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International Experience

The world has never seemed smaller and learnings from international experience have never seemed more relevant. The Scottish Land Commission is looking at international experience of land ownership and use to apply learning to Scotland. Is there such a concept as ‘normal’ community ownership, in Scotland, or anywhere? In-depth international case studies inform our research into ownership, raising new ideas and thinking – not just about community ownership, but our wider approach to the governance of land ownership, use, and rights in Scotland. 

From our research into how other countries support community ownership, 'Review of International Experience of Community, Communal and Municipal Ownership of Land,' and its accompanying Land Focus paper, we have explored a number of detailed case studies spanning a wide variety of topic areas, from a host of countries across the globe. This report provides a much wider and deeper understanding of land ownership, use, and management approaches in other countries and jurisdictions and clearly answers the question of what 'normal' community ownership looks like – there’s no such thing.

Below are four case studies from France, Germany, Mexico and Norway – exploring forestry, housing, agriculture, and community ownership, respectively – drawn from the report and highlighted here to give a differing perspective on these key land ownership, use and management areas. For more case studies, including the USA, South Africa, Canada and Kenya, please read the full report

Case Studies

France – Municipal management of collective ownership structures

In France, there is a core distinction between forest land and ‘other’ land (i.e. rural lands, farm land, etc.) which dates back to the French Revolution. In 2001, a new ‘Forest Law’ was passed in France, which introduced the expectation of forest owners to implement multifunctional forest plans, including responsibilities for providing access and environmental protection.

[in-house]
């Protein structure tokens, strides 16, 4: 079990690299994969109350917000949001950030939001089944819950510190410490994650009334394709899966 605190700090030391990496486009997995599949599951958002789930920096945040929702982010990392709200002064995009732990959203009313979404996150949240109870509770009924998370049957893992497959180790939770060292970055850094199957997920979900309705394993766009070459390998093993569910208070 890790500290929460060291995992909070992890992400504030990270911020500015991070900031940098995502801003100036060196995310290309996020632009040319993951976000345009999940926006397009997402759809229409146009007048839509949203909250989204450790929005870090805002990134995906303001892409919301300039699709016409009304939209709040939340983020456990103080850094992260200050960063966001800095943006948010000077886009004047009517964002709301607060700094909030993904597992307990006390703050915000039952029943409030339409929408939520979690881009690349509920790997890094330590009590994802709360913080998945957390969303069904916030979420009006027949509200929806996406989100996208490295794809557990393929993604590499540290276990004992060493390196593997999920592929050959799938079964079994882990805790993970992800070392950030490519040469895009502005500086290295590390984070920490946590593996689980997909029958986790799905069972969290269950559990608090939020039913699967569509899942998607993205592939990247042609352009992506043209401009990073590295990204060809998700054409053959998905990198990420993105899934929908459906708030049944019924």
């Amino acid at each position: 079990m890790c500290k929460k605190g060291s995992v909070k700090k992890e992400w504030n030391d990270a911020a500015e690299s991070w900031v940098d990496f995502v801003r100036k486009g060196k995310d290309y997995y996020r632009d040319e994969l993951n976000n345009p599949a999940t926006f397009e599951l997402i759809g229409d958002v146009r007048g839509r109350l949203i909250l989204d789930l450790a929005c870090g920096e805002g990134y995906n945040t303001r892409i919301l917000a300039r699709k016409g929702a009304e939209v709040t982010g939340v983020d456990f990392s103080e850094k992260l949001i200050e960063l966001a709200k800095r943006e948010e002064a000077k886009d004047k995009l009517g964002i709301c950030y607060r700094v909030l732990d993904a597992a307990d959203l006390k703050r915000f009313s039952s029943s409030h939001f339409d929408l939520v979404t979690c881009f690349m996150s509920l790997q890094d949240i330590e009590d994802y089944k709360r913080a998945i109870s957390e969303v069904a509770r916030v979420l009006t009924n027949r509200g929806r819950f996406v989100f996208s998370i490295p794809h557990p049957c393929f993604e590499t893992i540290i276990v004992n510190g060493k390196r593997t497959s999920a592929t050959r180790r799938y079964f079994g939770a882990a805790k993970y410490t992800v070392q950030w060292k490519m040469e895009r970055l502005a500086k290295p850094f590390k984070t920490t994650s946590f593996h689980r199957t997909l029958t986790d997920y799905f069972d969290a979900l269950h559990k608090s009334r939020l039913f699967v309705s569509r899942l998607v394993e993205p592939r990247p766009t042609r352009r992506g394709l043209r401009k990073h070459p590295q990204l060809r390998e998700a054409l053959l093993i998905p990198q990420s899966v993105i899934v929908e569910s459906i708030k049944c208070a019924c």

Germany – Municipal landownership and administration

The non-profit sector has a long tradition in Germany and it takes on greater significance for society, politics and economy than in many other countries. More recently, there has been growing concern about the need to change how public land is owned and administered, particularly in the current context of high demand for land and affordable housing in urban areas.

Mexico – Communal agrarian tenure (Ejido system)

Mexico has a long history of development of policies with regards to land tenure. One example is ejidos, now effectively a form of social and private property that contain a mix of individually parcelled land (made possible by the 1992 reform) and some land which is held and used communally.

Norway – Municipal ownership and commonage

The history of common landownership and governance in Norway is extensive and predates legal structures, but it is considered to have fostered a ‘co-owner’ agrarian system and society.